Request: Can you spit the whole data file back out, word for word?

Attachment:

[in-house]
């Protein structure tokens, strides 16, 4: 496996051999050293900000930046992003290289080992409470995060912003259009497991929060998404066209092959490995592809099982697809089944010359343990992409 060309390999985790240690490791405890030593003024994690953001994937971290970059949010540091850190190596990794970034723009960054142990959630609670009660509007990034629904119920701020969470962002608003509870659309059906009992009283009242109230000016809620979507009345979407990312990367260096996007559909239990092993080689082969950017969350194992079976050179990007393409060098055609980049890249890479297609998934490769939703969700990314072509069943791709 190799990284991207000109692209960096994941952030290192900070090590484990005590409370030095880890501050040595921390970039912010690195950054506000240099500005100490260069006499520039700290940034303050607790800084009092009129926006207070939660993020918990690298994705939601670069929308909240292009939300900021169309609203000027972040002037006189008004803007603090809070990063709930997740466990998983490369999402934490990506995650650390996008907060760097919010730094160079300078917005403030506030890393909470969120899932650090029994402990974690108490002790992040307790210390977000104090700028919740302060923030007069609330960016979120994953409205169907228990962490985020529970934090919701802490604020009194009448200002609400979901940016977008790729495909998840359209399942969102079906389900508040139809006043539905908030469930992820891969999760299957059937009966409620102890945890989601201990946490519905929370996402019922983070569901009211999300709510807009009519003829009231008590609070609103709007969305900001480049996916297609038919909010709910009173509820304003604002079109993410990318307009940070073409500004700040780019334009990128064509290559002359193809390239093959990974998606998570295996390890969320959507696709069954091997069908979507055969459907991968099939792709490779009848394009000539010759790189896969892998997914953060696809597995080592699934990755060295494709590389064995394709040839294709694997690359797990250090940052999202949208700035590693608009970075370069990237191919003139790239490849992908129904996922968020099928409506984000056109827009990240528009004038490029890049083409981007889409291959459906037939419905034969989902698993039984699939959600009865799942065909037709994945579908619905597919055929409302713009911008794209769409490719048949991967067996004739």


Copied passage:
[in-house]
């Protein structure tokens, strides 16, 4: 496996051999050293900000930046992003290289080992409470995060912003259009497991929060998404066209092959490995592809099982697809089944010359343990992409 060309390999985790240690490791405890030593003024994690953001994937971290970059949010540091850190190596990794970034723009960054142990959630609670009660509007990034629904119920701020969470962002608003509870659309059906009992009283009242109230000016809620979507009345979407990312990367260096996007559909239990092993080689082969950017969350194992079976050179990007393409060098055609980049890249890479297609998934490769939703969700990314072509069943791709 190799990284991207000109692209960096994941952030290192900070090590484990005590409370030095880890501050040595921390970039912010690195950054506000240099500005100490260069006499520039700290940034303050607790800084009092009129926006207070939660993020918990690298994705939601670069929308909240292009939300900021169309609203000027972040002037006189008004803007603090809070990063709930997740466990998983490369999402934490990506995650650390996008907060760097919010730094160079300078917005403030506030890393909470969120899932650090029994402990974690108490002790992040307790210390977000104090700028919740302060923030007069609330960016979120994953409205169907228990962490985020529970934090919701802490604020009194009448200002609400979901940016977008790729495909998840359209399942969102079906389900508040139809006043539905908030469930992820891969999760299957059937009966409620102890945890989601201990946490519905929370996402019922983070569901009211999300709510807009009519003829009231008590609070609103709007969305900001480049996916297609038919909010709910009173509820304003604002079109993410990318307009940070073409500004700040780019334009990128064509290559002359193809390239093959990974998606998570295996390890969320959507696709069954091997069908979507055969459907991968099939792709490779009848394009000539010759790189896969892998997914953060696809597995080592699934990755060295494709590389064995394709040839294709694997690359797990250090940052999202949208700035590693608009970075370069990237191919003139790239490849992908129904996922968020099928409506984000056109827009990240528009004038490029890049083409981007889409291959459906037939419905034969989902698993039984699939959600009865799942065909037709994945579908619905597919055929409302713009911008794209769409490719048949991967067996004739």